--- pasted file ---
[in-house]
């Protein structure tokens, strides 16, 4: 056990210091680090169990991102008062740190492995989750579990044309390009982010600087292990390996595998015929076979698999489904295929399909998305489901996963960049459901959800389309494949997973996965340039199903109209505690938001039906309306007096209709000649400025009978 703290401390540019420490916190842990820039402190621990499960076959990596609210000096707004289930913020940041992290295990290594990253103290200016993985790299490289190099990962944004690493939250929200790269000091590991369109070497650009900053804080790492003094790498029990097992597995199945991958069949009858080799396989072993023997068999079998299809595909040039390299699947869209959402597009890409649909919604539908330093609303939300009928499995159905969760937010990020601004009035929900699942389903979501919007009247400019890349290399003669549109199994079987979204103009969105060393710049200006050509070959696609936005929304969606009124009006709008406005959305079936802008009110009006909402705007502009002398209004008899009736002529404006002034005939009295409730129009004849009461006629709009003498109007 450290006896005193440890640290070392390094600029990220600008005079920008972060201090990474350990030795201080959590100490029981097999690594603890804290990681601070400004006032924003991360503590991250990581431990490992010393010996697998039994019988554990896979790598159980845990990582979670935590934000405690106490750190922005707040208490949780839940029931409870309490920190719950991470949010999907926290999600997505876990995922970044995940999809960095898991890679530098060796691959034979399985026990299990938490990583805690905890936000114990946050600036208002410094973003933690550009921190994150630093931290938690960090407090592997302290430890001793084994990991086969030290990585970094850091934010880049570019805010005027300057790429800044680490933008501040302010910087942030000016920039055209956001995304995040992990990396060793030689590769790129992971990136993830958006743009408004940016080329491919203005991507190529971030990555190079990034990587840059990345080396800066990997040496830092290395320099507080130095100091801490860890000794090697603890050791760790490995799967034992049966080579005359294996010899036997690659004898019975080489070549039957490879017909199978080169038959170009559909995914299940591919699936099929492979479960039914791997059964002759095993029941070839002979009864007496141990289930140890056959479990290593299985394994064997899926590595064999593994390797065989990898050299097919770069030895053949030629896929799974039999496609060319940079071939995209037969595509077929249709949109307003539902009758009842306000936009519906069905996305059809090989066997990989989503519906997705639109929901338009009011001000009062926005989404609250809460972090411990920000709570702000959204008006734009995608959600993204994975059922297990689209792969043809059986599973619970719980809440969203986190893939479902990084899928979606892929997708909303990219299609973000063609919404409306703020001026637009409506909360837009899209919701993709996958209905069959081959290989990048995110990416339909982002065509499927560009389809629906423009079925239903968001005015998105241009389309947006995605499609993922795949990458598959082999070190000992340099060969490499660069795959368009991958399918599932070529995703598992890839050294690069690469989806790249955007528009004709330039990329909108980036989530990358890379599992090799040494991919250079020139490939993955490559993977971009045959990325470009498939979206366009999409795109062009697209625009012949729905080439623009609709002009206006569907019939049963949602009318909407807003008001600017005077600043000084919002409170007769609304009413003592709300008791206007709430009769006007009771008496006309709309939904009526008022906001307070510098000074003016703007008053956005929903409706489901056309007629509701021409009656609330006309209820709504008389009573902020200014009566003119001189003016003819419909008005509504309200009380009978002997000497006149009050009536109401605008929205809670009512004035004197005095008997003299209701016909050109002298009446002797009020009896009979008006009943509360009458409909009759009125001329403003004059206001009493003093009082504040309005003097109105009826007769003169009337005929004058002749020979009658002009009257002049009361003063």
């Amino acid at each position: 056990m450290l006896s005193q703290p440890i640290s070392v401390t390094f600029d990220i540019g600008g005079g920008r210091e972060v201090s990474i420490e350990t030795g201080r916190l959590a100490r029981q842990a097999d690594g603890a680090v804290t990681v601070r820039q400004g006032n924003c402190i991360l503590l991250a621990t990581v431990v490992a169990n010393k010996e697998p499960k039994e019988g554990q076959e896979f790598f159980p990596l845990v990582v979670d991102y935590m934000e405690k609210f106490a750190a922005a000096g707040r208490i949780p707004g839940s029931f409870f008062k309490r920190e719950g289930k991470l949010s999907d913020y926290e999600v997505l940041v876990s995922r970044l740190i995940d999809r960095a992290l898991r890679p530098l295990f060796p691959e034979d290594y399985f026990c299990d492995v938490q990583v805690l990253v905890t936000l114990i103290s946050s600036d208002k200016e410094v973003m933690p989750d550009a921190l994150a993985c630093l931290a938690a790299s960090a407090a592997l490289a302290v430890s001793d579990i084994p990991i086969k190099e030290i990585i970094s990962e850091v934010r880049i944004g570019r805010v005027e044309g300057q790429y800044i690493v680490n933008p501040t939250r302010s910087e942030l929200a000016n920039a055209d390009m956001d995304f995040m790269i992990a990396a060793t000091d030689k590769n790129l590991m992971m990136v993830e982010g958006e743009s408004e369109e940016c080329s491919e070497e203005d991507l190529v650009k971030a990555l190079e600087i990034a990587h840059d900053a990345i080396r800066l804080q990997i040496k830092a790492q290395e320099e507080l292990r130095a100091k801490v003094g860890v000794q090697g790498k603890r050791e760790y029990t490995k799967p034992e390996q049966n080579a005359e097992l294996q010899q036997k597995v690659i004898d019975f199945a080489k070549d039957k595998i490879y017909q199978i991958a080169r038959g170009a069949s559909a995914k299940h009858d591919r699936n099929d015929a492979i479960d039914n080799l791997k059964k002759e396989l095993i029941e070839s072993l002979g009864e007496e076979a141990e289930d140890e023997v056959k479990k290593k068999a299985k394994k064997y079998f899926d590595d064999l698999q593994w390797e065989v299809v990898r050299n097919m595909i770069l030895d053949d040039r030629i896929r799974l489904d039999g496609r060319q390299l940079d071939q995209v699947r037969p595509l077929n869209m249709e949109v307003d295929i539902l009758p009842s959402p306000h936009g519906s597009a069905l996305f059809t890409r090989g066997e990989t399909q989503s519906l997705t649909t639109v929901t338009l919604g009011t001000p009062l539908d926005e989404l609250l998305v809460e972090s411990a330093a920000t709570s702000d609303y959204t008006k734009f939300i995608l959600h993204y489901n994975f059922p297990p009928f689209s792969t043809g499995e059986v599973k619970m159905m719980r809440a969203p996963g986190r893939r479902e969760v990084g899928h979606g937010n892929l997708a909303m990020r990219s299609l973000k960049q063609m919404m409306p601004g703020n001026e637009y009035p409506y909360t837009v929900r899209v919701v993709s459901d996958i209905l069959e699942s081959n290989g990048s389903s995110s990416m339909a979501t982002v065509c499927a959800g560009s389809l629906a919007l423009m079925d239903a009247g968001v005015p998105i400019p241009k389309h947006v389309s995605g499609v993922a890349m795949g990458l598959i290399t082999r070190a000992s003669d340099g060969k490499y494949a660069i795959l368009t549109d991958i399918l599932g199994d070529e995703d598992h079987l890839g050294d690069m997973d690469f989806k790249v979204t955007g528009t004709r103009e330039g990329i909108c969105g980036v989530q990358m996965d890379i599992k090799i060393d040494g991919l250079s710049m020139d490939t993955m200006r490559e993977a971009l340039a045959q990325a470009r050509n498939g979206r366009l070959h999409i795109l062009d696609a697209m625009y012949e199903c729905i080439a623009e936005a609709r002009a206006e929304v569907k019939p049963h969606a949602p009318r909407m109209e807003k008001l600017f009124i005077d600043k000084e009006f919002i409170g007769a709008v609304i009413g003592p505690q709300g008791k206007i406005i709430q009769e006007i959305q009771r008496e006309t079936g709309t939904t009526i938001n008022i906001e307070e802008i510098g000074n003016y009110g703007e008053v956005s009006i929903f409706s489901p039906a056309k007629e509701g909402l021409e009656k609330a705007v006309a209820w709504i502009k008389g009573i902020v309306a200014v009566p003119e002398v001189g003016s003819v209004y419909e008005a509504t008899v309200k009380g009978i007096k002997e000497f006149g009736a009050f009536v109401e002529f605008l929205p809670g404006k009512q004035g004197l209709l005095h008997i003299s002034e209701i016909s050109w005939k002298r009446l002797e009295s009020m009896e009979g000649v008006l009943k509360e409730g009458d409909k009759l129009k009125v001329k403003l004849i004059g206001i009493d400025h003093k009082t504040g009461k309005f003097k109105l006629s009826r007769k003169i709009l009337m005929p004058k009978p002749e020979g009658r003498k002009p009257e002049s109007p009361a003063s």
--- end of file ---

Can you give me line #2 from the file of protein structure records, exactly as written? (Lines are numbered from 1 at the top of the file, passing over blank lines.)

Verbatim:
């Protein structure tokens, strides 16, 4: 056990210091680090169990991102008062740190492995989750579990044309390009982010600087292990390996595998015929076979698999489904295929399909998305489901996963960049459901959800389309494949997973996965340039199903109209505690938001039906309306007096209709000649400025009978 703290401390540019420490916190842990820039402190621990499960076959990596609210000096707004289930913020940041992290295990290594990253103290200016993985790299490289190099990962944004690493939250929200790269000091590991369109070497650009900053804080790492003094790498029990097992597995199945991958069949009858080799396989072993023997068999079998299809595909040039390299699947869209959402597009890409649909919604539908330093609303939300009928499995159905969760937010990020601004009035929900699942389903979501919007009247400019890349290399003669549109199994079987979204103009969105060393710049200006050509070959696609936005929304969606009124009006709008406005959305079936802008009110009006909402705007502009002398209004008899009736002529404006002034005939009295409730129009004849009461006629709009003498109007 450290006896005193440890640290070392390094600029990220600008005079920008972060201090990474350990030795201080959590100490029981097999690594603890804290990681601070400004006032924003991360503590991250990581431990490992010393010996697998039994019988554990896979790598159980845990990582979670935590934000405690106490750190922005707040208490949780839940029931409870309490920190719950991470949010999907926290999600997505876990995922970044995940999809960095898991890679530098060796691959034979399985026990299990938490990583805690905890936000114990946050600036208002410094973003933690550009921190994150630093931290938690960090407090592997302290430890001793084994990991086969030290990585970094850091934010880049570019805010005027300057790429800044680490933008501040302010910087942030000016920039055209956001995304995040992990990396060793030689590769790129992971990136993830958006743009408004940016080329491919203005991507190529971030990555190079990034990587840059990345080396800066990997040496830092290395320099507080130095100091801490860890000794090697603890050791760790490995799967034992049966080579005359294996010899036997690659004898019975080489070549039957490879017909199978080169038959170009559909995914299940591919699936099929492979479960039914791997059964002759095993029941070839002979009864007496141990289930140890056959479990290593299985394994064997899926590595064999593994390797065989990898050299097919770069030895053949030629896929799974039999496609060319940079071939995209037969595509077929249709949109307003539902009758009842306000936009519906069905996305059809090989066997990989989503519906997705639109929901338009009011001000009062926005989404609250809460972090411990920000709570702000959204008006734009995608959600993204994975059922297990689209792969043809059986599973619970719980809440969203986190893939479902990084899928979606892929997708909303990219299609973000063609919404409306703020001026637009409506909360837009899209919701993709996958209905069959081959290989990048995110990416339909982002065509499927560009389809629906423009079925239903968001005015998105241009389309947006995605499609993922795949990458598959082999070190000992340099060969490499660069795959368009991958399918599932070529995703598992890839050294690069690469989806790249955007528009004709330039990329909108980036989530990358890379599992090799040494991919250079020139490939993955490559993977971009045959990325470009498939979206366009999409795109062009697209625009012949729905080439623009609709002009206006569907019939049963949602009318909407807003008001600017005077600043000084919002409170007769609304009413003592709300008791206007709430009769006007009771008496006309709309939904009526008022906001307070510098000074003016703007008053956005929903409706489901056309007629509701021409009656609330006309209820709504008389009573902020200014009566003119001189003016003819419909008005509504309200009380009978002997000497006149009050009536109401605008929205809670009512004035004197005095008997003299209701016909050109002298009446002797009020009896009979008006009943509360009458409909009759009125001329403003004059206001009493003093009082504040309005003097109105009826007769003169009337005929004058002749020979009658002009009257002049009361003063």